Most owners at some point in time will consider breeding from their pets. As gerbils are so easy to keep, it is very tempting to try to breed them before moving onto other rodents. There are a number of things you must consider however before you start.
Always think carefully before you let your gerbils breed. You will need to rehome the pups, and if you don’t know people who are looking for one it can be difficult. Check local animal rescue centres, if there are a lot of gerbils already looking for homes selling them locally may prove difficult. You may notice a lack of a certain colour, in which case trying to breed that may help rehoming.
You will also need to prepare for the extra expense. You will need multiple cages to split the sexes into once weaned. As a result you will need extra bedding, feeders and toys to keep them occupied.
If you do decide to create a breeding pair, they will breed every six weeks. If this is too often, you will need to keep your breeding pair apart which can be distressing as well as expensive as you will need two separate tanks. Make sure you check the health of each gerbil, as you do not want to breed on defects or put ill or old gerbils through a difficult birth.
As with all genetics, it is a science with no certainty. You can however research which colours can be produced from mating two different breeds or colours. Always be aware of the many options, and check if there are any genetic mutations that can be caused by mating different colours or breeds.
Gerbils can be quite territorial, so when you bring a new male or female to breed with your gerbil you will need to take time to introduce them. If you get a young pair, under 8 weeks, it will take less time. Split your tank with a wire mesh. It must be strong enough for them to not gnaw through, but also open enough so they can sniff each other. If this is difficult, you can put a smaller cage inside the tank, but you will need to rotate the pair so each takes a turn within the cage to break up the territory. You will notice over a few days the pair will start to sleep next to or groom each other between the bars as they bond. If they continue to be aggressive, the pairing may not work.
When you are ready to remove the divide after two weeks, make sure you are wearing strong gloves in case any fighting starts. If the bonding has been successful you will notice the gerbils sniffing each other, and thumping their back feet. Some even start grooming each other straight away and making a nest to sleep in.
If the gerbils become aggressive, fighting or chasing each other, you will need to split them immediately. You can try the split-cage method again, but it may be they are just not suited.
You will need to pup proof the cage before the breeding pair mate. Remove any objects or bedding that could crush or cause injury to a pup. Wheels will need to be removed, plus any toys or houses. You will also need to look at the bedding – anything which produces a lot of dust or oils will harm the pups lungs. Fibrous bedding can also get caught around their limbs leading to injuries and amputation. To keep the parents entertained, add some cardboard boxes and tubes they can gnaw, and some shredded toilet paper so they can make a nest.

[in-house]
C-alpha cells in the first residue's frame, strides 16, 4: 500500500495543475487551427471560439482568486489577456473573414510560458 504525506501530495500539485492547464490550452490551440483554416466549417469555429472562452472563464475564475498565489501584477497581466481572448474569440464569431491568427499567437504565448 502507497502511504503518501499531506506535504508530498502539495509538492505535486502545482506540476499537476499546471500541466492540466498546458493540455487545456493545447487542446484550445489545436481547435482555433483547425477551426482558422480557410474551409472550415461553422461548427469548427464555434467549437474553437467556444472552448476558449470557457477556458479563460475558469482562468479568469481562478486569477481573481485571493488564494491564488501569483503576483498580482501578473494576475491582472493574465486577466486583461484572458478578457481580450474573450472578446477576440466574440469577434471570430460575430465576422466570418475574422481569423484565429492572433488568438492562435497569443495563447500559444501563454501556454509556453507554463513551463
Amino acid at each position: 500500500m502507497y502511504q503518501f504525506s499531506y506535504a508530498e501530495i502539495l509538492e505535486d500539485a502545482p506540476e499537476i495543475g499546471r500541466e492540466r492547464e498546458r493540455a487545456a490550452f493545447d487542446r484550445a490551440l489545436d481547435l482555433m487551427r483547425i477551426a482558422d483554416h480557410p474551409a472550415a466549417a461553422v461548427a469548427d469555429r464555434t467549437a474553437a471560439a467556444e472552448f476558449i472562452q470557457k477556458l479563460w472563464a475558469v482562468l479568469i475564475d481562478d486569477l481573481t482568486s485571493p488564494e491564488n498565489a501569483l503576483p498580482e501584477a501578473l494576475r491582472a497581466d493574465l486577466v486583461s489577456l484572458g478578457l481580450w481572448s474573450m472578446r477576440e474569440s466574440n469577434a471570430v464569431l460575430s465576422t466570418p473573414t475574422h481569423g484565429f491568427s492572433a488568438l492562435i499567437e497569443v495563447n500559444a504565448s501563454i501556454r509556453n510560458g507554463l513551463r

When the pups are born you can add a small bowl of sand for them all to bathe in. Once they get over two weeks old, you can start to return toys and items for the adults to chew.
Once your pair have mated, you will notice she may start to get slightly larger. In the early stages you may also see the sides rippling as the pups move. Try not to handle the female as you don’t want to hurt her or damage the pups. Gerbils usually have a gestation period between 24 to 28 days.
You will be able to spot when your gerbil is ready to give birth, as she will be a lot quieter than usual and probably sit finishing her nest. It is not easy to tell when the contractions start, but the male will move away, leaving the female space to give birth. Once the first pup is ready, the gerbil will pull it out and start to groom it. This stimulates the blood flow and starts the pup breathing. She will groom and rest in-between each pup.
You will also notice that the male will mate with her during the birth. This is completely natural. If you do not want another set of pups, you can remove the male. This will cause problems however as both parents will bring up the pups. Ideally you may want to neuter the male when you know the female is pregnant.
At the very end of the process, the female will give birth to the placenta. The mother will eat this for extra nutrients.
When the pups are born they will be hairless and have their eyes closed. Do not touch them for the first few days, so the mother and father can look after them. When you do start to handle them be very careful how you pick them up. Don’t hold them for more than 15 minutes as the mother will get very distressed.
After four days their ears will start to appear, and coat markings. By day eight they will start to move around the tank, despite not having open eyes. Their eyes open after 3 weeks. You will now need to start taming them, as they will not recognise a hand as a friendly object. They will also have grown all of their fur, and start drinking from the water bottle. Between 6 to 8 weeks you can remove them from the parents, splitting them into a tank for each sex. You can now start to rehome them.